A Guide to Vintage Shopping in Tokyo

A Guide to Vintage Shopping in Tokyo

Teina-Tokyo

According to Merriam-Webster’s dictionary, vintage is “a collection of contemporaneous and similar persons or things.” What are those? Anything you define as such, apparently. That’s okay, sometimes we don’t know what we want until we run into it. So if you do consider yourself a fan of vintage shopping, follow me!

Of course, it is impossible for me to discuss here each and every vintage item one might consider buying, or list all of the shop names (they are so many!). What I can do for you today is give you a brief glimpse of what vintage shopping can offer you in Tokyo. At most, it all comes to deciding on two precious resources: time and money.

If you are short on time and know precisely what item you are looking for, you probably will want to pay a visit to specific store/s. If it’s clothing, accessories or shoes, check out the warm streets of Harajuku, Koenji and Shimo-Kitazawa.

Harajuku has some great kimono shops. They have both older and newer kimonos, although depending on your budget, you may find these a bit pricey. But you also might find a very rare piece that you can’t resist. Either way, one can certainly enjoy the vibrant spirit of the area while browsing.

I like to think of Koenji as Tokyo’s version of Seattle: liberal, artistic, and simply fun. It is home to many musical studios and hence the influence from musicians sets the tone. Not far from the JR Station you will find many shops of various time periods. You will find many American and European vintage clothing stores, and within them, sections with traditional kimonos and accessories as well. They are even cheaper (starting from 10 USD) than the kimono-only shops.

Shimokitazawa is similar. Shops are located next to each other mostly selling clothing. Many are focused on famous brands. Some shops also sell imported vintage items such as old post-cards with the stamps and signatures on them. In fact, their interiors are designed so well with every little detail such as opened old books with yellow pages and music playing, you may feel yourself swept back to a different era.

For those of you who are fans of retro games, of course Akihabara will be your paradise. There you can find vintage home electronic appliances as well. For fans of all things anime, manga, and toys, be sure to check out the more quiet Nakano Broadway shopping center as well.

If you have plenty of time, but prefer to look for vintage items for less money, you might consider exploring chain stores, such as Mode Off or Treasure Factory.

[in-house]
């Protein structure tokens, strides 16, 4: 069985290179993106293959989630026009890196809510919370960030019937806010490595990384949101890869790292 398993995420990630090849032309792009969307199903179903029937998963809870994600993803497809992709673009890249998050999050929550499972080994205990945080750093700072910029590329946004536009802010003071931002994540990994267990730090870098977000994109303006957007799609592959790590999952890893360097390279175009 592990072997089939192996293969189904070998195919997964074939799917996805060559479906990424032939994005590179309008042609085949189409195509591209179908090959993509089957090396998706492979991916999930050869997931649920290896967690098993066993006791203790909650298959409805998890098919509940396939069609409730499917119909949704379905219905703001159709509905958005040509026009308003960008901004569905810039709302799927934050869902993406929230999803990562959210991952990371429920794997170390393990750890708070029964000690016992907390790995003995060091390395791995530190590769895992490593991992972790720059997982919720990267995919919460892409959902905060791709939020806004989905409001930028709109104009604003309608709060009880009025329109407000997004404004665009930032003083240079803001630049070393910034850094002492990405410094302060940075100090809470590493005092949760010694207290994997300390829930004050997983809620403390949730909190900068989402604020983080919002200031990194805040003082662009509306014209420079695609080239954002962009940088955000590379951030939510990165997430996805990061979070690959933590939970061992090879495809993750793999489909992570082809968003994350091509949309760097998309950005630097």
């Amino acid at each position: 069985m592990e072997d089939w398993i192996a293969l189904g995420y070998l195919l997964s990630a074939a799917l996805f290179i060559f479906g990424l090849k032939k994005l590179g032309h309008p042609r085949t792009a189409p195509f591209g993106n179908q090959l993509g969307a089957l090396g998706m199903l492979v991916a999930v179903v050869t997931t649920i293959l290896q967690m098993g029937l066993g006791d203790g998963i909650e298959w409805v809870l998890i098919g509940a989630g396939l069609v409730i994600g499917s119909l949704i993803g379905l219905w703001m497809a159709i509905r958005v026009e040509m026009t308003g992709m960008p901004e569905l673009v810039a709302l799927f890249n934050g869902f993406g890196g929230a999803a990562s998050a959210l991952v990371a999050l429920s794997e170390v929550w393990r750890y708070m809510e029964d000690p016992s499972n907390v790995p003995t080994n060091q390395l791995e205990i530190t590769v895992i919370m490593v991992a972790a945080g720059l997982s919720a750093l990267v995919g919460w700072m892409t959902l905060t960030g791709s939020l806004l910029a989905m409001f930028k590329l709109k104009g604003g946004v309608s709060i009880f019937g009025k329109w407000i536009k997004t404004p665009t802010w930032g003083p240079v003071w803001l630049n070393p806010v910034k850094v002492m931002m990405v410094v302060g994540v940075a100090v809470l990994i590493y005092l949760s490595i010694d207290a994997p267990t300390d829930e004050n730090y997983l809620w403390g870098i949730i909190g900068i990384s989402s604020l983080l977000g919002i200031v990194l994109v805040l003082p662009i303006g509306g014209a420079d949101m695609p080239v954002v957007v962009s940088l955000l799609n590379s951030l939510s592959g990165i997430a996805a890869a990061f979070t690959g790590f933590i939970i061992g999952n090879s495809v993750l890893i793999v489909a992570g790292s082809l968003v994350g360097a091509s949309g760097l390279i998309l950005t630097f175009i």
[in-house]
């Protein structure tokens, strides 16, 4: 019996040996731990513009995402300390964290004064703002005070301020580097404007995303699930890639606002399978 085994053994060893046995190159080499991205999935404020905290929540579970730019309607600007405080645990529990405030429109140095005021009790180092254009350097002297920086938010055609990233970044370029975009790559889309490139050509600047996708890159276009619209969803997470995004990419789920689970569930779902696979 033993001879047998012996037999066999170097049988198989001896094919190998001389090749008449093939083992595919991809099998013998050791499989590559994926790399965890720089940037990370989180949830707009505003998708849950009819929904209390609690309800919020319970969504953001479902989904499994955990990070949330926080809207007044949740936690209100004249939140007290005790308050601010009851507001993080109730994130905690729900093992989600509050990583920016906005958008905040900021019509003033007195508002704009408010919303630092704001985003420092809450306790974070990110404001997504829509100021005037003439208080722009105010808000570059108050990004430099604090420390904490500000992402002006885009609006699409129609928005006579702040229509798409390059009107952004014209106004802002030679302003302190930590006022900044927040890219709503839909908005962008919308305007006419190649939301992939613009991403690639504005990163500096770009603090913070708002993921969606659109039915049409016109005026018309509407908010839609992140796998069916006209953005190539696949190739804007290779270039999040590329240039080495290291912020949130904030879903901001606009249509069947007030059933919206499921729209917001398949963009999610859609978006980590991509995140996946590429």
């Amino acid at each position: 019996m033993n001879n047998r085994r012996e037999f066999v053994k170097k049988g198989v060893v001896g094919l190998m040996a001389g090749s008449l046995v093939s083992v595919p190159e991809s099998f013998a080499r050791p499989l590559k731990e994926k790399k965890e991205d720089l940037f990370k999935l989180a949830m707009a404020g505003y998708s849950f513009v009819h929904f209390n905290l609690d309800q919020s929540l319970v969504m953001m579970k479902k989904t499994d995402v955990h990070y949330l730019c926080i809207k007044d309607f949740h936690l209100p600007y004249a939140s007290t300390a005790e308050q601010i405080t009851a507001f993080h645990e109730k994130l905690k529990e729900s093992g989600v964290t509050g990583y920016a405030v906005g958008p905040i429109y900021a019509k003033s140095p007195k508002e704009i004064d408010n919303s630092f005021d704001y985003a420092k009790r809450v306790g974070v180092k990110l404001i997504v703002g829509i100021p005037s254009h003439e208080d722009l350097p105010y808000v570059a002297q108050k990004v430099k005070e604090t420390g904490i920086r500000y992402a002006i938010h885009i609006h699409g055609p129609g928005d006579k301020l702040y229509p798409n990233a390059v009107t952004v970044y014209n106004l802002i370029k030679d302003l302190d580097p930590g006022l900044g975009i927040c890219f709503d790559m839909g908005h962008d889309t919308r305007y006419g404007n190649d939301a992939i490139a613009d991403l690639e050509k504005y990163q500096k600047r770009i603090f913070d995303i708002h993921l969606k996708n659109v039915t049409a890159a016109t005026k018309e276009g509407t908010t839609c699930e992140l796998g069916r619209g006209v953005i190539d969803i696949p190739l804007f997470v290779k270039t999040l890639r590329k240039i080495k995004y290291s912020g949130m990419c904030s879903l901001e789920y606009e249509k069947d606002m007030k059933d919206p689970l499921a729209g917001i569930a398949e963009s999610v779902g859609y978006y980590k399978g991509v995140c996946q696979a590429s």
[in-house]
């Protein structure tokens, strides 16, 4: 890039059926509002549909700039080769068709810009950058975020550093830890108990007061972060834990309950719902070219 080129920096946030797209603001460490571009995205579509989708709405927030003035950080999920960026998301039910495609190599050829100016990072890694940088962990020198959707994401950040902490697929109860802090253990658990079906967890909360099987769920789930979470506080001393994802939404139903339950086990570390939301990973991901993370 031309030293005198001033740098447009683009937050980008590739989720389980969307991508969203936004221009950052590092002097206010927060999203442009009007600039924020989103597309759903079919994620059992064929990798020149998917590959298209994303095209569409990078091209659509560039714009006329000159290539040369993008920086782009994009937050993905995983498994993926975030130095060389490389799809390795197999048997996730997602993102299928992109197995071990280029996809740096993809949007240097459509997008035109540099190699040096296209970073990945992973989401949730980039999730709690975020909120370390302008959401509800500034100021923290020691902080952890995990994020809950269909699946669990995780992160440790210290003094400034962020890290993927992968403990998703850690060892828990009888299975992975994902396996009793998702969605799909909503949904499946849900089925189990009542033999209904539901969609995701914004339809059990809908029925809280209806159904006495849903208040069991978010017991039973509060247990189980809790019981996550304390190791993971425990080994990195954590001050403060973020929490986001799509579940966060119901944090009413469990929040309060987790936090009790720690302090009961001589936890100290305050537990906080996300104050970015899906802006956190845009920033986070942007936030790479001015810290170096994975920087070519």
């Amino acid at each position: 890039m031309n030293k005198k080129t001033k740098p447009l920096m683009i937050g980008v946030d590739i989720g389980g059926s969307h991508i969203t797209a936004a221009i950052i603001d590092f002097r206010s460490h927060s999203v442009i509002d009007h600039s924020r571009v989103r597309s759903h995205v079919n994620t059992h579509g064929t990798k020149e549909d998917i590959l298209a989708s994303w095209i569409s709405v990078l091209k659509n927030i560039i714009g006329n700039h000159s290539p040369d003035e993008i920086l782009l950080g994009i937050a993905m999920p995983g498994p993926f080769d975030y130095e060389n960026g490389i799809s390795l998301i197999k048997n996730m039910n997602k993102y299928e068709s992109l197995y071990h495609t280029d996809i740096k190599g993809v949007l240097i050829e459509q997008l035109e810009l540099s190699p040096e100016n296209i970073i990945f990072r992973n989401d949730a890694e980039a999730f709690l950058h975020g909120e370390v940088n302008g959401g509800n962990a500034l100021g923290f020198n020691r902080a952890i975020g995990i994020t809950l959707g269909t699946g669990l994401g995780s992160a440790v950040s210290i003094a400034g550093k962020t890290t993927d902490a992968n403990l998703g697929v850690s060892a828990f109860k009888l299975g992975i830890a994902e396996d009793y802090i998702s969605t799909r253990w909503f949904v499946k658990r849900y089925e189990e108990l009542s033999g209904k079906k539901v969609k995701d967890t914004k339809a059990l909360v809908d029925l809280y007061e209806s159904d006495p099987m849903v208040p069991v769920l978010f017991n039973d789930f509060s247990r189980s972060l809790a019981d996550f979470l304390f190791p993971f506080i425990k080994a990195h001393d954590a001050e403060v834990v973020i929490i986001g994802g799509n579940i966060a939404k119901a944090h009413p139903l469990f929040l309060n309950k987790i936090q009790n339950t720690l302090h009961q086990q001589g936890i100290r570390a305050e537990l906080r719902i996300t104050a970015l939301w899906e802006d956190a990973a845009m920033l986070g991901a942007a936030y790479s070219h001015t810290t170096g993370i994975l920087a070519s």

They mostly sell clothing, shoes, bags and accessories, as well as some furniture, tableware and collectable pieces. Those stores have so many typical home items, that it feels like your parents/grandparents’ attics with lots of memories and personal stories. You can find particular brands, as well as cheaper second-hand thrift items. They can often have retro games for low prices (1-3 USD).

If you are interested in something different, you might want to check out flea markets. There is a pretty well-known one in Yanaka. That area is famous for cats, so you have a chance to find cat related items. Lots of tableware and pottery as well.

Very close to the Golden Gai in Shinjuku is a beautiful shrine Seitokuinari (成徳稲荷神社), which holds flea markets every weekend. The items are diverse: clothing, tableware, decoration items, jewelry, dolls, books, bags, home electronic appliances, you name it! Many of the staff can speak English and accept credit cards.

Other great venues for vintage shopping are basic recycle shops located all around the city. Yes, they mainly deal with large pieces, such as furniture, but they also sell clothing, accessories and vintage perfumes. Known for its numerous Korean residents, Shin-Okubo has a lot of shops like that. I find it more likely to find better stuff outside the midtown, in Tokyo area. For example, Kunitachi–a lovely town in Tokyo province–has nice recycle shops that are less known and hence have a higher chance for cheaper prices.

Lastly, the most common venue is...a street. In Tokyo, homes last only 20-30 years, so people often move and get rid of their belongings. You may see boxes of unnecessary items in front of someone’s house. They are usually accompanied with a note that says: 自由にとって下さい, which means "Please take freely". Those items are often pretty and rare, besides the obvious reason of giving the still prime items a second chance and protecting the environment. Of course, be careful not to take items that are designated as a trash with an appropriate sticker, which I talked about in my other post.

Enjoy your shopping!